And We Nearly Burned the House Down

Boundary Bay house, circa late '50sDURING THE SUMMERS and because of my health, Tresa and I were sent from the Midwest to live with our aunt and uncle and five younger cousins at Boundary Bay, BC. They lived in Tsawwassen, a town that sits on the ridge. On the beach below was the family cabin, built by my father when I was born. My happy place. When Auntie Anne couldn't take the two of us getting under her Brer-Fox skin one more minute!, Uncle Stan took us Brer Rabbits down to the "briar patch" of the cosy cabin on the beach. He left us surrounded by sand and prickly burrs, seagulls wheeling and the tide slapping the seashore twice a day. I was fourteen, Tresa thirteen.
Boundary Bay At Low Tide
Nothing can compare to idyllic, idle days at Boundary Bay. From sunup to sundown we scoured the beach for discarded popsicle sticks, pop bottles, and starfish from off the Point. When the tide was right, we ambled over the tideflats to the American - Canadian boundary marker a mile away. Sometimes we took inner tubes so we could float in on the warm tide. Some days Dr. Phillips from up the beach came to take us sailing. Other days we lolled away the time with a good book in hand.

Indoors, on the left side of Dad's stone fireplace, Grandma kept all her old Readers Digests, National Geographics, and condensed books. Tresa and I took turns reading on the hammock under the shade of the cottonwoods while the other settled into a lounge chair. We fixed ourselves lemonade and decided there was no better sound than that of ice cubs clunking on a hot summer day. We ate pretzels and corn on the cob.

Boundary Bay fireplaceOne day, late afternoon and tired of the flies, we retreated indoors to read before a fire. Lost in our own worlds, tethered to realty only by the crackle of the flames, I'd look up and say, "Your turn to get more wood." Dressed in shorts and a T-shirt, Tresa hauled in another stash. A chapter later, she'd say, "Your turn." And it was.

We both jerked up, gaped at each other in paralyzing fear. Then Uncle Stan, on his 5:30 daily check, walked into the living room. We slumped in relief. Until, that is, he reached up to touch the log crossbeams. "Oowoo," he gasped, shaking out his fingers. "What are you girls trying to do? Burn the house down?"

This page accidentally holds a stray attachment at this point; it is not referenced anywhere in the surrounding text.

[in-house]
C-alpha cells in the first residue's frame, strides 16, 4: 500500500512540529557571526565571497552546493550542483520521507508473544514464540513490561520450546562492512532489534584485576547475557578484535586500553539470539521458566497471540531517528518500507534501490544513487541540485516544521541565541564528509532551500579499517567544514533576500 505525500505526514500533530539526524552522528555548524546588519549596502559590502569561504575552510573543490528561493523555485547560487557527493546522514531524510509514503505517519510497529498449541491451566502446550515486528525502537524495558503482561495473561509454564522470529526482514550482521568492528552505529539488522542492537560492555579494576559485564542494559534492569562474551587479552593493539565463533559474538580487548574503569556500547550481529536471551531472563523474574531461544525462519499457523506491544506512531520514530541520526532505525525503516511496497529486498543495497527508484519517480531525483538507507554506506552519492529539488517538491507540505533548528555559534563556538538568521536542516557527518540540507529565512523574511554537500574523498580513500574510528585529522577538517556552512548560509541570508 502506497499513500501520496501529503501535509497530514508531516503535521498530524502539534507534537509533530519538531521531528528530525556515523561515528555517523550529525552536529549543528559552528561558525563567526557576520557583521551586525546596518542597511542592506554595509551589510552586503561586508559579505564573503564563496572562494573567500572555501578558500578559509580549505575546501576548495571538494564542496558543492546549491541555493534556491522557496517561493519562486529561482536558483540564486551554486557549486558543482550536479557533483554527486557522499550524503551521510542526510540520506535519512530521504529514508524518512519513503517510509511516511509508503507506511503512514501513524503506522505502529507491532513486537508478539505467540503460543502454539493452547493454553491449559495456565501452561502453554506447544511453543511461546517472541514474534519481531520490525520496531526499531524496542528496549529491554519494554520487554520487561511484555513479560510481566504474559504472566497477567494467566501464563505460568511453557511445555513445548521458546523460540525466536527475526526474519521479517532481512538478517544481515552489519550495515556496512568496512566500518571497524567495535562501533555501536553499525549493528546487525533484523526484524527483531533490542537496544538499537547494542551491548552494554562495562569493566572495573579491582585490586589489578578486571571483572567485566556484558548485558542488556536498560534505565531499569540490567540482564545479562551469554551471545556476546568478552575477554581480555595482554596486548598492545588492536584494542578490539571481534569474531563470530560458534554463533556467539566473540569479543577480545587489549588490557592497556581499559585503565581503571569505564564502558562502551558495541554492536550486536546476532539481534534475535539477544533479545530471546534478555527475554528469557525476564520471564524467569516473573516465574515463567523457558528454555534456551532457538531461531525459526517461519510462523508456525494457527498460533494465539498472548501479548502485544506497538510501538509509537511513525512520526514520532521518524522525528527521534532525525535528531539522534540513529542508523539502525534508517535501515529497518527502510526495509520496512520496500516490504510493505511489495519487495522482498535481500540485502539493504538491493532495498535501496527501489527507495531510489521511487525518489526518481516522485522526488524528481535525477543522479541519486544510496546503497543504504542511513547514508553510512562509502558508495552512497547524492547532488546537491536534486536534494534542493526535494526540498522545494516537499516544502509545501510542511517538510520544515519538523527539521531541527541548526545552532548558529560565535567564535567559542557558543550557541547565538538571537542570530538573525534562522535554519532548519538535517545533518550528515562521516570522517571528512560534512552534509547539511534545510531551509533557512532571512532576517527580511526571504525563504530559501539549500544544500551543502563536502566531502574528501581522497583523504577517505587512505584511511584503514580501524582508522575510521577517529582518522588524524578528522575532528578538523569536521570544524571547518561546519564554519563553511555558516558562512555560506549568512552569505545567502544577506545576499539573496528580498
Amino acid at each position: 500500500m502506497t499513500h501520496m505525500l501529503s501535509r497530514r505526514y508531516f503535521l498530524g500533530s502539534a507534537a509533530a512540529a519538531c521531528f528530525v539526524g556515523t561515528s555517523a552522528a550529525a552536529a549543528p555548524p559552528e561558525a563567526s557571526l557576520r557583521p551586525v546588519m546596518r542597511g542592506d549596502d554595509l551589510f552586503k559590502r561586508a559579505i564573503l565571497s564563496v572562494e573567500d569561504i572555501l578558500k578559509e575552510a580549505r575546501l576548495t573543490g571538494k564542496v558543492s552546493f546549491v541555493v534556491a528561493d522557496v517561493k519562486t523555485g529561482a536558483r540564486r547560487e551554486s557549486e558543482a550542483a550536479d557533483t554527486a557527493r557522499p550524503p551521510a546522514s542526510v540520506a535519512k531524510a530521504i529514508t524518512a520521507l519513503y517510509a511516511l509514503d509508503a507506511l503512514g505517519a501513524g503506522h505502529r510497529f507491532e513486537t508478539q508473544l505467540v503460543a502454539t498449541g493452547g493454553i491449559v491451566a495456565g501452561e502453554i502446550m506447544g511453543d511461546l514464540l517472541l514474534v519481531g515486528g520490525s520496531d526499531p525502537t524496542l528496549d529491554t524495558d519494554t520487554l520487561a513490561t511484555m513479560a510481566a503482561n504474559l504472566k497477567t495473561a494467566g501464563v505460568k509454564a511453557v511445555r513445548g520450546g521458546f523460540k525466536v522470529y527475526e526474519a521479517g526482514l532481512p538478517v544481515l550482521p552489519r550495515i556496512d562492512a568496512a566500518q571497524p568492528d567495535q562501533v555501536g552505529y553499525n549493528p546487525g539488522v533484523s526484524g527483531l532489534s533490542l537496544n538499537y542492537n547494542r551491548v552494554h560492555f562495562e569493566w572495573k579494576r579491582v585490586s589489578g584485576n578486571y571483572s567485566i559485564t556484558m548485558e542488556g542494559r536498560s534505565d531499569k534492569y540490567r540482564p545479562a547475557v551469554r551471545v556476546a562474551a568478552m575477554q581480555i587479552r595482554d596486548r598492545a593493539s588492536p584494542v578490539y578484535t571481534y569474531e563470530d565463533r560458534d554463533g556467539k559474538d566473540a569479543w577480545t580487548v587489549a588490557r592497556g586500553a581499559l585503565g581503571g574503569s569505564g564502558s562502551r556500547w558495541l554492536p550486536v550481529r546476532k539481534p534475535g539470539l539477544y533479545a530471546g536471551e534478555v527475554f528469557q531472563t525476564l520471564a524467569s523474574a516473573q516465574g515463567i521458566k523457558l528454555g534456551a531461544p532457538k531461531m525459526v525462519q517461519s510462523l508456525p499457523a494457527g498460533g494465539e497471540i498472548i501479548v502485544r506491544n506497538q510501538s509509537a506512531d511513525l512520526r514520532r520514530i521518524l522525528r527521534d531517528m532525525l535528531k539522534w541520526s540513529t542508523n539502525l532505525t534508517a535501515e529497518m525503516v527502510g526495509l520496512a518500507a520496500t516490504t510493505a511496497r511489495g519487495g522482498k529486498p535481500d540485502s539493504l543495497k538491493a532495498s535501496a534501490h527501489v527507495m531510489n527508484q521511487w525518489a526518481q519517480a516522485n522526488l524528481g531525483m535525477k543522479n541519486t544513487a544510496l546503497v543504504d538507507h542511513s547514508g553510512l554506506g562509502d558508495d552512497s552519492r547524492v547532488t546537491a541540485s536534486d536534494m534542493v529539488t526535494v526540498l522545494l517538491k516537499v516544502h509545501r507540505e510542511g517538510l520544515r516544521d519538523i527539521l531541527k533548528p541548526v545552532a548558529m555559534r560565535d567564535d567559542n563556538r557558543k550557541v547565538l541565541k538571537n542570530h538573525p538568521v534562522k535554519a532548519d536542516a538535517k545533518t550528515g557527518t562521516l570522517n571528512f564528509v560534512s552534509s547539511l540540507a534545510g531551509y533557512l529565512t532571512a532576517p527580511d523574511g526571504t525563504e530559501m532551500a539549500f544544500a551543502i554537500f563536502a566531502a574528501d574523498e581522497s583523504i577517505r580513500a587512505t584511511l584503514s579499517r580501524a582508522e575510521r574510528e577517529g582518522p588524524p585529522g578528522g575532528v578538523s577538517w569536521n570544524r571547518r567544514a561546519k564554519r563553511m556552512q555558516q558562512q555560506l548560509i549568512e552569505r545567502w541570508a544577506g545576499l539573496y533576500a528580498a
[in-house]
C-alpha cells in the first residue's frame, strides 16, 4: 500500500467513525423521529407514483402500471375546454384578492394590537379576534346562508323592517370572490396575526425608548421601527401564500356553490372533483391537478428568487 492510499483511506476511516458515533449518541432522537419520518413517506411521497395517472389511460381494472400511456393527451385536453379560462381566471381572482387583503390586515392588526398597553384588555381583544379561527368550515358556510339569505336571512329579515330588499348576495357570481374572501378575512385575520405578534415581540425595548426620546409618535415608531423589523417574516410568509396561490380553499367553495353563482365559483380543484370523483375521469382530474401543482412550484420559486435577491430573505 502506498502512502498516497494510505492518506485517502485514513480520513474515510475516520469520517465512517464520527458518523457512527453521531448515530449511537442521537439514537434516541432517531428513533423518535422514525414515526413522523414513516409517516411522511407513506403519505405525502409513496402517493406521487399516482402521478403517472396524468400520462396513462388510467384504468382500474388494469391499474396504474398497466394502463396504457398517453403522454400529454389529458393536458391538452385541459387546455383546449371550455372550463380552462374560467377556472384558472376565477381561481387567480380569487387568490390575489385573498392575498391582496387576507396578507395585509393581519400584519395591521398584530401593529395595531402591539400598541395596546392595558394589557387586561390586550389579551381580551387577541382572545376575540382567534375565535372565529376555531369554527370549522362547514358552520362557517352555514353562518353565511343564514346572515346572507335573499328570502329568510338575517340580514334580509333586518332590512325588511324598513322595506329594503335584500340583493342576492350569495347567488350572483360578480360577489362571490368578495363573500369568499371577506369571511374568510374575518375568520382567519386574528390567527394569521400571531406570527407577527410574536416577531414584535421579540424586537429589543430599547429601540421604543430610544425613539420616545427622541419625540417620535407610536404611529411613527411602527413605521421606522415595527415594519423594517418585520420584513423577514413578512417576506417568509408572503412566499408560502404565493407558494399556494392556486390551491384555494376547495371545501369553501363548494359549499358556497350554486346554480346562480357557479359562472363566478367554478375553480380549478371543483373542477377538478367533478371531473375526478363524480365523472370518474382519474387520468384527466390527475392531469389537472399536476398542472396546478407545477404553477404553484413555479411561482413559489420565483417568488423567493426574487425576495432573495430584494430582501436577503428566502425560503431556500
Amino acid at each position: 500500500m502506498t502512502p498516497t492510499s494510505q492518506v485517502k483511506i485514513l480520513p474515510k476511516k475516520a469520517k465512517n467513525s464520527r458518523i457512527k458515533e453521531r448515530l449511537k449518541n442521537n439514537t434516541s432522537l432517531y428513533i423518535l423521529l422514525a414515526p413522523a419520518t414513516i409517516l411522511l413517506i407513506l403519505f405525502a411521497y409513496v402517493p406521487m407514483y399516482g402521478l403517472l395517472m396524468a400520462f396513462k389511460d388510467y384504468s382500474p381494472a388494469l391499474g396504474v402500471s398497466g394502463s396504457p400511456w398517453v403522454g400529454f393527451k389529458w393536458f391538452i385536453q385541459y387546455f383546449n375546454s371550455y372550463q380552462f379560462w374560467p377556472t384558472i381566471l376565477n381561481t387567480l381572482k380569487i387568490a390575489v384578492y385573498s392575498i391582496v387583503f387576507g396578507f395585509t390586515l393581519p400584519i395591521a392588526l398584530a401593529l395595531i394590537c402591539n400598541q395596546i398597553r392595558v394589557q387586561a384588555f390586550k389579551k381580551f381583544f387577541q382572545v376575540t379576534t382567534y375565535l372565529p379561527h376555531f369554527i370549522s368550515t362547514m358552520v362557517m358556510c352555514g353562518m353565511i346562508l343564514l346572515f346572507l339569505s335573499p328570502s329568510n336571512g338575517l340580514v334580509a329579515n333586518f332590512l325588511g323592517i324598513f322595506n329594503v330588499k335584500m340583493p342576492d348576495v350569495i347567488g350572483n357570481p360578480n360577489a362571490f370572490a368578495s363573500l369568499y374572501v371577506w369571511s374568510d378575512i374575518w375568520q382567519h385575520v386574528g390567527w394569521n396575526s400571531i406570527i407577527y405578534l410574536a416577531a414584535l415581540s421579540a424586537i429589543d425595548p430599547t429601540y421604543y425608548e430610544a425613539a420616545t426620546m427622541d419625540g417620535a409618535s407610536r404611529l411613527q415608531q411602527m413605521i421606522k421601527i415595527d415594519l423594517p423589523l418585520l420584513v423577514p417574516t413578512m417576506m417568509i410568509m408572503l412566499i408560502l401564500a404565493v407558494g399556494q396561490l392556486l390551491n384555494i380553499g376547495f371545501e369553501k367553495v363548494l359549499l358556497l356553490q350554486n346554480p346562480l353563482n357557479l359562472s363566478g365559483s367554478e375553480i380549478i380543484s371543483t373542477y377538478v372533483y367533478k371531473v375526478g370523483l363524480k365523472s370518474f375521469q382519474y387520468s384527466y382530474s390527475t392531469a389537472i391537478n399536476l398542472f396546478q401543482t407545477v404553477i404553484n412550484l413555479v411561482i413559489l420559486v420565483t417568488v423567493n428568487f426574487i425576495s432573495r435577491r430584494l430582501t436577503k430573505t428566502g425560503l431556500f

It was hot. Beastly hot. I noticed Grandma's candles on the mantel had melted and were drooping down the candle holders. Uncle Stan tried to touch the mantle, but recoiled. He shook his head, chuckling. "Good thing I came along." We quick doused the flames with jugs of water and he went around the house opening all the windows. 

That night, for whatever reason, we were too afraid to leave the windows open. For the first time—ever—we closed them all and locked them, and then the front and back doors. Man oh man, but it was hot.

We couldn't sleep. We tossed and turned in sticky sheets. Once or twice we tried cracking a window but fear swept in. Finally, giving it up, we got dressed and traipsed in the pitch black of night down 67B Street, nothing more than an alley back then, to the Phillips' house.

"You knock."

"No, you."

Someone knocked, and Mrs. Phillips appeared, all sleepy and clutching her robe. Dr. Phillips arrived, scratching his head. They let us sleep on the porch, doors and windows shut tight but the air sweetly cool with sea air.
Under the cottonwoodsIn the morning, back we trudged. We opened up all the windows and doors, poured a bowl of cereal, found our books, debated who'd get the hammock, and settled into just another day at the briar patch of the beach house.

The sun lit up the sky, seagulls and blue jays came to feed off the stale bread Tresa and I set out, the star fish drying on the picnic table stunk. All this and the salty air fed my soul. All was well in our world.

Funny thing, we left Grandma's candles just as they were. No attempt to pry them loose and toss them out, nor attempt to hide our careless shenanigns. A testament, I suppose, that the house still stood. My happy place, indeed.

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